Meanwhile, the public is still waiting for a special reissue of ‘The Birth of the Poet’, with original recordings of the Zeitgeist document in vision and sound. Moreover, the time is ripe for a reprise, a re-enactment, for which I already have the title: ‘The Rebirth of the Poet’.

Martijn Sandberg, 7 November 2017

Click here for text in Dutch, as PDF.

‘De Geboorte van de Dichter’ (‘The Birth of the Poet’), 1984. (photo: Martijn Sandberg)

XYZ | 25 October 2021

XYZ | 25 October 2021

XYZ | 25 October 2021

A recent acquisition – the announcement card by Dutch artist Maarten Ploeg for the 1985 exhibition ‘XYZ’ at Zeno X Gallery, Antwerpen, Belgium. A nice addition to my collection of interesting invitation cards by artists I like, or still like.
The second photo is a beautiful, small print on the cover of a brochure, acquired at the Maarten Ploeg exhibition that I saw in 1985 in Galerie Jurka, Amsterdam. Liked it then, like it still.

‘XYZ’, Maarten Ploeg, invitation card, Zeno X Gallery, Antwerpen, Belgium, 1985.
‘Schilderijen’, Maarten Ploeg, Dienst Beeldende Kunst, Den Bosch, 1985.

This selection comes from my private collection of catalogues, invitations to exhibitions, artists books and art magazines.

Martijn Sandberg, 25 October 2021

‘XYZ’, Maarten Ploeg, invitation card, 1985. (photo: Martijn Sandberg)

‘Schilderijen’, Maarten Ploeg, cover, offset, 1985. (photo: Martijn Sandberg)

After all: A painting is never finished  | 19 October 2021

After all: A painting is never finished | 19 October 2021

After all: A painting is never finished | 19 October 2021

This is one of my favourites in the early invitation collection, dating from my youth. On the front is a painting by Maarten Ploeg, from 1981.
I was fourteen then, when the re-emergence of expressive painting (‘Neue Wilden’) in Germany and Europe also flourished in the Netherlands, with a.o. Maarten Ploeg and Peter Klashorst at the forefront.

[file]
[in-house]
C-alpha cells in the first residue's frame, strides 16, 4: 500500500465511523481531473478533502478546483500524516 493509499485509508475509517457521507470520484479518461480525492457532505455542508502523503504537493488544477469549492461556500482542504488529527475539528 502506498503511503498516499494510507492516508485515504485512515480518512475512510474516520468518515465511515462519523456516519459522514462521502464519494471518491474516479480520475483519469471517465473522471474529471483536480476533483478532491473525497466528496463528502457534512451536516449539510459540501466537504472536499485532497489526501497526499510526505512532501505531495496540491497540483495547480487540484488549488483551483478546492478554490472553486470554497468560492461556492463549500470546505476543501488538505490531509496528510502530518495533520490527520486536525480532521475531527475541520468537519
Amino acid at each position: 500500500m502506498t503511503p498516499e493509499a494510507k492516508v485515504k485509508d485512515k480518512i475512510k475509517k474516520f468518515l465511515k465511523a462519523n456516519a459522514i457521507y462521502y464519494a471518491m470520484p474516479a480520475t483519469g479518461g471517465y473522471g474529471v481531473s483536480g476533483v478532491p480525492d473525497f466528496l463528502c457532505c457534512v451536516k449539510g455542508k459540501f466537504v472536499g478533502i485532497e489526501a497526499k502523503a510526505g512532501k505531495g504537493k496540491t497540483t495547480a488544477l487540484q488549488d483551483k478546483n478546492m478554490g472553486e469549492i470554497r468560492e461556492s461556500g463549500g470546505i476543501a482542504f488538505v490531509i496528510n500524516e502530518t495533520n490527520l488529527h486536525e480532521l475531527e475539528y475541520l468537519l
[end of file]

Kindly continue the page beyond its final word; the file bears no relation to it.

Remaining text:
During the exhibition ‘Ik schilder, dus ik ben’, Maarten Ploeg together with Peter Klashorst painted over their paintings on show. After all: ‘A painting is never finished’.

Martijn Sandberg, 19 October 2021

‘Ik schilder, dus ik ben’, invitation card, group show, Dienst Beeldende Kunst, Kruithuis Den Bosch, 31 Oct 1981 – 3 Jan 1982.

‘Ik schilder, dus ik ben’, Maarten Ploeg a.o, invitation card, 1982. (photo: Martijn Sandberg)

Dutch Painting | 19 August 2019

Dutch Painting | 19 August 2019

Dutch Painting | 19 August 2019

Here’s an early original pen and ink drawing by artist René Daniëls in an exemplar of ‘Dutch Painting’ – an intimate ‘conversation’ between title and drawing on the title page.

Hand written text on the title page, upper righthand corner: ‘28091978, RD, van RH Fuchs’.

From the private collection of an Amsterdam art book dealer, photographed in August 2019.

Drawing by René Daniëls, photographed in August 2019. (photo: Martijn Sandberg)

Drawing by René Daniëls, photographed in August 2019. (photo: Martijn Sandberg)

Dokoupiliana | 14 June 2019

Dokoupiliana | 14 June 2019

Dokoupiliana | 14 June 2019

Let me show you three nice invitation cards from my ‘Dokoupiliana’ collection.
The first is the invite to Georg Dokoupil’s impressive exhibition ‘Corporations & Products’, in Galerie Paul Maenz, Cologne in 1985, consisting of paintings and sculptures of brand names in clay and paint. On the outer side, a portrait of the artist in a beret, pipe in mouth, in front of the ‘Rolex’ painting.
On the second card is a portrait of the artist Georg Dokoupil as ‘clown’, shrouded in mist, amidst paint pots and canvas stretchers in the atelier Im Klapperhof, Cologne in 1983. The portrait as a parody of the artist, inspired by promptings from on high.